Topics Map > Networking
Networking, Firewall, IPv6 Networks
Firewall groups for IPv6 and dual-stack networks
Firewall groups for IPv6 and dual-stack networks are assigned on a per-network basis. The entire IPv6 network will have only one firewall group. If more than one firewall group is required, the necessary networks will be made available.
Networks that have both IPv4 and IPv6 address allocations (dual-stack networks) will need to need to have both address blocks placed in the same firewall group. This ensures that every system on the network has the same network exposure both IP stacks. In other words, this ensures that the the systems on the network are exposed to the Internet the same way for both IPv4 and IPv6 addresses.
Link-local and other auto-configured IPv6 addresses
Most hosts on an IPv6 network will have multiple IPv6 addresses. Some of those addresses will be link-local and will only be used on the local subnet. If the network is configured for "stateless" IPv6 autoconfiguration, it will also have one or more IPv6 addresses that are dynamically assigned. All of these dynamically assigned addresses will be part of the same IPv6 address block, and therefore receive the same campus firewall protections as any other address on that network.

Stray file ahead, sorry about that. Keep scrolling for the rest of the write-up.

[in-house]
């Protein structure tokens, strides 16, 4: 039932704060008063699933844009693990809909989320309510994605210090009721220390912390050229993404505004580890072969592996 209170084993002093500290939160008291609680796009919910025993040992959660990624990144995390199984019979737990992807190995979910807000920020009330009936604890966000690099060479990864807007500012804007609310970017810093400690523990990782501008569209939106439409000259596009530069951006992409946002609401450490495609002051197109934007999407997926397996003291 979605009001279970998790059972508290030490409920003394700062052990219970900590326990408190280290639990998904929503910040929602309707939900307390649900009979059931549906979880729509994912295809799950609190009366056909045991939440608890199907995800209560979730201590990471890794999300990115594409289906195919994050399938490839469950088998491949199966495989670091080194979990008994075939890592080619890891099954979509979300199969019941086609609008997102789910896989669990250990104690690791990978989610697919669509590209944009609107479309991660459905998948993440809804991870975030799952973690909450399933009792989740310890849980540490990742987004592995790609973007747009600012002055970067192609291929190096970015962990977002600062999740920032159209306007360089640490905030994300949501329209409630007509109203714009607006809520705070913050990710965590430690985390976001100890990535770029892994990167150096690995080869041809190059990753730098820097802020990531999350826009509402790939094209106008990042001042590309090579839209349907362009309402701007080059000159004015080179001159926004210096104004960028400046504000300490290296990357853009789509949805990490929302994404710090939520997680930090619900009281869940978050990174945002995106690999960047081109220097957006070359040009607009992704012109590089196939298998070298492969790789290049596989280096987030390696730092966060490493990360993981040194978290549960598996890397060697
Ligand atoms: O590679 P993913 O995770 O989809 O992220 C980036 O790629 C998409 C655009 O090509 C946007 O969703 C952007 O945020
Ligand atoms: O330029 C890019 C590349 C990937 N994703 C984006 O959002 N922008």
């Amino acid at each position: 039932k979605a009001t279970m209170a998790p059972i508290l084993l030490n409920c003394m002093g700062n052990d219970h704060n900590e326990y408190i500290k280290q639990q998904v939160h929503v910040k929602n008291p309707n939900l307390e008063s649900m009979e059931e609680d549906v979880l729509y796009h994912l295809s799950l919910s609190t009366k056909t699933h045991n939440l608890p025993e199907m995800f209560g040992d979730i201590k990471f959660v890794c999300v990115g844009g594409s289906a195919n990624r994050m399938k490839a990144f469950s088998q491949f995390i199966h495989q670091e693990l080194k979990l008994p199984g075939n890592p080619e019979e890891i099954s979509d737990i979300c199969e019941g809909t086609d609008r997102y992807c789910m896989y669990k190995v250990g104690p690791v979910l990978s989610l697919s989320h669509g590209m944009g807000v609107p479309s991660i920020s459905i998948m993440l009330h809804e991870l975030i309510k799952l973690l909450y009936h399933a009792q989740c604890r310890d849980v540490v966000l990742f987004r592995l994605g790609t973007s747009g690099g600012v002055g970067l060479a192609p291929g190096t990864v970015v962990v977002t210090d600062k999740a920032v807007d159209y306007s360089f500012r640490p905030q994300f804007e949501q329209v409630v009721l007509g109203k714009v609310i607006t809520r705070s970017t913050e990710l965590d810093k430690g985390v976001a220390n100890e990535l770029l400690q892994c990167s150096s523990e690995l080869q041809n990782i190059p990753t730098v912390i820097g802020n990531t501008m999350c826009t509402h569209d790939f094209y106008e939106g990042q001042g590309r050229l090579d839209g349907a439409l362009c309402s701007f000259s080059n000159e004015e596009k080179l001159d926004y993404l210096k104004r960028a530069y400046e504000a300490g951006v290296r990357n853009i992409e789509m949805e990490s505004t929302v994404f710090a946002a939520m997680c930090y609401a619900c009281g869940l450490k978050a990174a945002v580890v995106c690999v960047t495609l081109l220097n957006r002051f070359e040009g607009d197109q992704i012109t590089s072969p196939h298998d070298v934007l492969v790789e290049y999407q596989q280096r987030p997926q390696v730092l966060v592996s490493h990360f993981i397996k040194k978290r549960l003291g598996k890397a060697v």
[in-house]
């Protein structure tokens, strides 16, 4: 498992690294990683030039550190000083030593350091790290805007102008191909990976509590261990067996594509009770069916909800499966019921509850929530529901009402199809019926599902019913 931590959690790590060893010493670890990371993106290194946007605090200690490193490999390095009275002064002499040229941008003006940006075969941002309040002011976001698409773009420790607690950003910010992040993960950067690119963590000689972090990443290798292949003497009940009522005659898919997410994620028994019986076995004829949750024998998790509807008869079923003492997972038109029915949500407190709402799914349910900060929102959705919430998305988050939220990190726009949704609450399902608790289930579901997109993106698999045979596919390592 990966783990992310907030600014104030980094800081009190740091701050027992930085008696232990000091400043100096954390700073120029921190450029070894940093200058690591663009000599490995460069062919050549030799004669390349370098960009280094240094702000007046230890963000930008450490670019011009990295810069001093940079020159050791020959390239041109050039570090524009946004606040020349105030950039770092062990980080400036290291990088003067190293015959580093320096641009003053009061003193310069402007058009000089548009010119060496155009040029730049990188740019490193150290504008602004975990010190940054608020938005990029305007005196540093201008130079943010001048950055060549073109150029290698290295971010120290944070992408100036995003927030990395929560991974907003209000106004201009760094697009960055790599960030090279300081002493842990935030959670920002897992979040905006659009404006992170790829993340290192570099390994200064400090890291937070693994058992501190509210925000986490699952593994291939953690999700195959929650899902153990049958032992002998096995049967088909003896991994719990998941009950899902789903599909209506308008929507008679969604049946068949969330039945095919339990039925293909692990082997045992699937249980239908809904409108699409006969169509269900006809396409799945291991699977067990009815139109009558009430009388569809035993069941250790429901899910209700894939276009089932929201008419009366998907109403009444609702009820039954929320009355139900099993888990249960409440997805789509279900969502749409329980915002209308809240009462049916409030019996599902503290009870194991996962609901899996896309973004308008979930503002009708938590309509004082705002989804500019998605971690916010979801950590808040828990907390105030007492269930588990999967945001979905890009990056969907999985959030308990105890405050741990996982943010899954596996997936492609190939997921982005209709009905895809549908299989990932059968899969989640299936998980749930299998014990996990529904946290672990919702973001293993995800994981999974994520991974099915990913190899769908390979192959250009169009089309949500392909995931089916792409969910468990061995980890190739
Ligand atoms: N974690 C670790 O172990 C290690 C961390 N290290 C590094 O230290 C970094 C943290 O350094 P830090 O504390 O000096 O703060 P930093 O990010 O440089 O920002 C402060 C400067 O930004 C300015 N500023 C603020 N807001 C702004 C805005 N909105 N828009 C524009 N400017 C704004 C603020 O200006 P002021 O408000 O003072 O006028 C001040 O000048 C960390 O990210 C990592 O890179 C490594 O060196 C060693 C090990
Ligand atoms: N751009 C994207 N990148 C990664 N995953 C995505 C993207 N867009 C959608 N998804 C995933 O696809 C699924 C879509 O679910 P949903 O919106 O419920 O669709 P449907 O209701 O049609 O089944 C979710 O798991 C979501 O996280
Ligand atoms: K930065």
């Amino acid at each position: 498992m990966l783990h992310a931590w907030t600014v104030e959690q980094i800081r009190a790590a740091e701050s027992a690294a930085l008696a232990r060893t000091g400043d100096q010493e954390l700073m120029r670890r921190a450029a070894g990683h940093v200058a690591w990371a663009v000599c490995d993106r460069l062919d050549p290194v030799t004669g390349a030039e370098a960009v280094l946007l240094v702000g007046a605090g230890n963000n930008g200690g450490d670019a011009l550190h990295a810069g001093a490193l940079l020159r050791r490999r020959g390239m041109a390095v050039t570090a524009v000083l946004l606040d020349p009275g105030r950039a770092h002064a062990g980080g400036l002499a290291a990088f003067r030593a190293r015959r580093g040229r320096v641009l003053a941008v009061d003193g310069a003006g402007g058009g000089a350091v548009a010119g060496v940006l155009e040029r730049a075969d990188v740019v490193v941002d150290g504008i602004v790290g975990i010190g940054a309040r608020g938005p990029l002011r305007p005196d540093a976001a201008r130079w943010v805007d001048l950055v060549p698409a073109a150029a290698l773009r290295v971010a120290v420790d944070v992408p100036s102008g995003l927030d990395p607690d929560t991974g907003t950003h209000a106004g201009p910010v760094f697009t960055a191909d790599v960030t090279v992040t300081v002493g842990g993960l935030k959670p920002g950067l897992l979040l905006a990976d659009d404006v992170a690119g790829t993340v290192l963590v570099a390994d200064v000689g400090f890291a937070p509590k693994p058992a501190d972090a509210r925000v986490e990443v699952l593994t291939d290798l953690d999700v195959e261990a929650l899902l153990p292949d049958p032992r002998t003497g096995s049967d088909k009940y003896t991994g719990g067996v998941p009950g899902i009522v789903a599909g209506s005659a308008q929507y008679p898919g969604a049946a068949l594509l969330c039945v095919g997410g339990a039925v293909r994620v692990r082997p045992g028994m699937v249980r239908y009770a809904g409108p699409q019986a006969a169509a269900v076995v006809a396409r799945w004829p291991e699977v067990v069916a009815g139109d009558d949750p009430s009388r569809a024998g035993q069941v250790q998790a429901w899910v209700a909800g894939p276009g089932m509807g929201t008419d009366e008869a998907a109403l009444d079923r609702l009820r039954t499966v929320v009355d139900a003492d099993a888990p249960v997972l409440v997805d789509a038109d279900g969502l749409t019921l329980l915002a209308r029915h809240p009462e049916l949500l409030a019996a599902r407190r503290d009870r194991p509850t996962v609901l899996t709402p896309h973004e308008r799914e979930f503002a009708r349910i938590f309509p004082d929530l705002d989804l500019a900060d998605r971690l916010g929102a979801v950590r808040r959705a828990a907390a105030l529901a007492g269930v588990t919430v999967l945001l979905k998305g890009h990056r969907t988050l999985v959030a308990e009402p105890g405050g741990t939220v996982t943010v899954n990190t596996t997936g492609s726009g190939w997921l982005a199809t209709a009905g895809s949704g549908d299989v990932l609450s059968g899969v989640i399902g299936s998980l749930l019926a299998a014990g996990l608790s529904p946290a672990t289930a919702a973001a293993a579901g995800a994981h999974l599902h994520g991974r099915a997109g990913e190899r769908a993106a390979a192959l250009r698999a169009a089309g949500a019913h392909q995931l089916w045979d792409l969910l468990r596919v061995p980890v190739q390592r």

For more information on IPv6 autoconfiguration options, please see Requesting DHCP for Networks.
Are there any "private" IPv6 networks?
There is not an IPv6 equivalent to RFC 1918 IP space (192.168.0.0/16, 172.16.0.0/12, 10.0.0.0/8) so all IPv6 space is "public". However, just like for IPv4 networks, IT Pros can request that an IPv6 network not be accessible from the Internet (the "fully-closed" firewall group) or that the network not have any Internet access at all, even for outbound connections.